A full course load for a student who does not hold an assistantship or fellowship is considered to be 15 semester hours.  Course loads exceeding 17 semester hours require written approval of the major professor, the graduate coordinator, and the Dean of the Graduate School.  A student on assistantship may not exceed a 15 hour maximum course load without approval of the graduate coordinator and the Dean of the Graduate School.  If the student’s assistantship exceeds 4/9 time, the student’s course load may be reduced accordingly.  Students who have completed all coursework, fulfilled the residence requirement and are engaged only in research, will have their academic load assessed on an individual basis.  Graduate students will not be considered as carrying a full course load if registered for less than 15 semester hours (12 semester hours in summer).  Students using University facilities and/or staff time are required to register for a minimum of 3 semester hours.

    Required Ph.D. Core Courses: (8000 and 9000 level or the equivalent)

    Laboratory Rotation (minimum of 3 different laboratories)

    Suggested course schedule:

    First Year

    Fall semester core courses (Year 1)

    Biochemistry (AU equivalent SGS8021 Biochemistry & Gene Regulation 5 credit hours)

    Molecular/Cell Biology (AU equivalent SGS8022 Molecular Cell Biology 5 credit hours)

    Introduction to Research in CET- (first Lab rotation) (UGA PHRM 8740, 4 credit hours)

    Clinical Seminar/Journal Club (UGA PHRM 8730)

    Doctoral Research (PHRM 9000)

    Spring semester core courses (Year 1)

    Advanced Therapeutics I * (UGA PHRM8700 4 credit hours)

    Clinical Seminar/Journal Club (UGA PHRM 8730)

    Doctoral Research (PHRM 9000), second and 3rd lab rotation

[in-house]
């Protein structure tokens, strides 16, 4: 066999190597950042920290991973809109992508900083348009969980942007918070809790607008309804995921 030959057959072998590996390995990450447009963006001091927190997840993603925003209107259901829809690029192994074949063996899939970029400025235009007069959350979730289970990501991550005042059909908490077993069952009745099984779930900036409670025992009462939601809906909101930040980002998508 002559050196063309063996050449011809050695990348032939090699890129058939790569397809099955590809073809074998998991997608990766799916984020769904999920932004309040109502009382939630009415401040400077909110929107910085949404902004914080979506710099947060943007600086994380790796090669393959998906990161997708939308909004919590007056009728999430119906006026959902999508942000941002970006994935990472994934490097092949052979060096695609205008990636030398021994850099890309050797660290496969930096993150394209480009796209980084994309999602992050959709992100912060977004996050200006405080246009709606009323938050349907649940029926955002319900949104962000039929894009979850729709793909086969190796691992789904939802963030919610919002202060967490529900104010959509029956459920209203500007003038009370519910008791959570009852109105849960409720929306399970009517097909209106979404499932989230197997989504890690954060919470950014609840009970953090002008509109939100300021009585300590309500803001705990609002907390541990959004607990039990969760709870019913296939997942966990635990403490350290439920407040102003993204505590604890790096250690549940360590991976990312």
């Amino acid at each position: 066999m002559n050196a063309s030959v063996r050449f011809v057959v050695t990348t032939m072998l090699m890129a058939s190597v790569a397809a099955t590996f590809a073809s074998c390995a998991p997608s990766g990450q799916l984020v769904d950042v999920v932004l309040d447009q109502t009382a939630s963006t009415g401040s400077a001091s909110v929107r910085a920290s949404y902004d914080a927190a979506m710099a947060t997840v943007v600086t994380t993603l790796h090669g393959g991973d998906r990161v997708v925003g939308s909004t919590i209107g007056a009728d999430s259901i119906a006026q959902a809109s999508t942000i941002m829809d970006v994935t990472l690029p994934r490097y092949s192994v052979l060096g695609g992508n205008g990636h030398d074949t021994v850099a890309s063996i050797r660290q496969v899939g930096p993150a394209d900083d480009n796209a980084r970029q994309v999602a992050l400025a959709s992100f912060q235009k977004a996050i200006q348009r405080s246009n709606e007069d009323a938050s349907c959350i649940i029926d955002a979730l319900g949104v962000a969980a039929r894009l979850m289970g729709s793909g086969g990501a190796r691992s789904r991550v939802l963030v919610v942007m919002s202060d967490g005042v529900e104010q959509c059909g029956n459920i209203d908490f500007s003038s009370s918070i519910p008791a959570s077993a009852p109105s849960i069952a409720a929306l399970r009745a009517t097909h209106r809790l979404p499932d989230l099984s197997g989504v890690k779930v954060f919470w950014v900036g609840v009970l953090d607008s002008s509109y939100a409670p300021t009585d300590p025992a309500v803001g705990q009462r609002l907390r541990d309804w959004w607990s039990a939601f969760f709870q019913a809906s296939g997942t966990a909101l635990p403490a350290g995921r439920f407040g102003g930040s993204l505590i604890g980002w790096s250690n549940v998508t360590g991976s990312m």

Summer semester core courses (Year 1)

    Biomedical Statistics – (AU equivalent STAT 7070 3 credit hours)

    Doctoral Research (PHRM 9000), (4th Lab rotation or declaring your major advisor).


    1 semester (select from list below)

    Cardiovascular Physiology and Pharmacology (AU equivalent SGSS 8120, 3 credit hours)

    Experimental Therapeutics (AU PHRM8130, 3 credit  hours)

    Fundamentals of Vision Research (AU ANAT8030, 3 credit hours)

    Drug Targets and Cell Signaling PHRM8600 (3 credit  hours)

    Additional courses may be required depending on a student’s academic and professional background and the discretion of the student’s advisory committee.  Students not exhibiting excellent written and/or oral communication skills will be required to take various courses to correct these deficiencies.

    * Courses identified with a * may be exempted by those holding a Pharm.D. degree.

    Second Year

    Fall semester core courses (Year 2)

    Advanced Therapeutics II* (UGA PHRM 8710 4 credit hours,

    Clinical Seminar/Journal Club (UGA PHRM 8730, 1 credit hour)

    Spring semester core courses (Year 2)

    Advanced Therapeutics III* (UGA PHRM 8720 3 credit hours)

    Research Ethics& Grant writing – (UGA PHRM7210, 3 credit hours)

    Clinical Seminar/Journal Club (UGA PHRM 8730, 1 credit hour)

    Clinical Rotation / Clinical Trial Certification* (UGA PHRM 7500 2 credit hours, 1 semester after core courses are completed)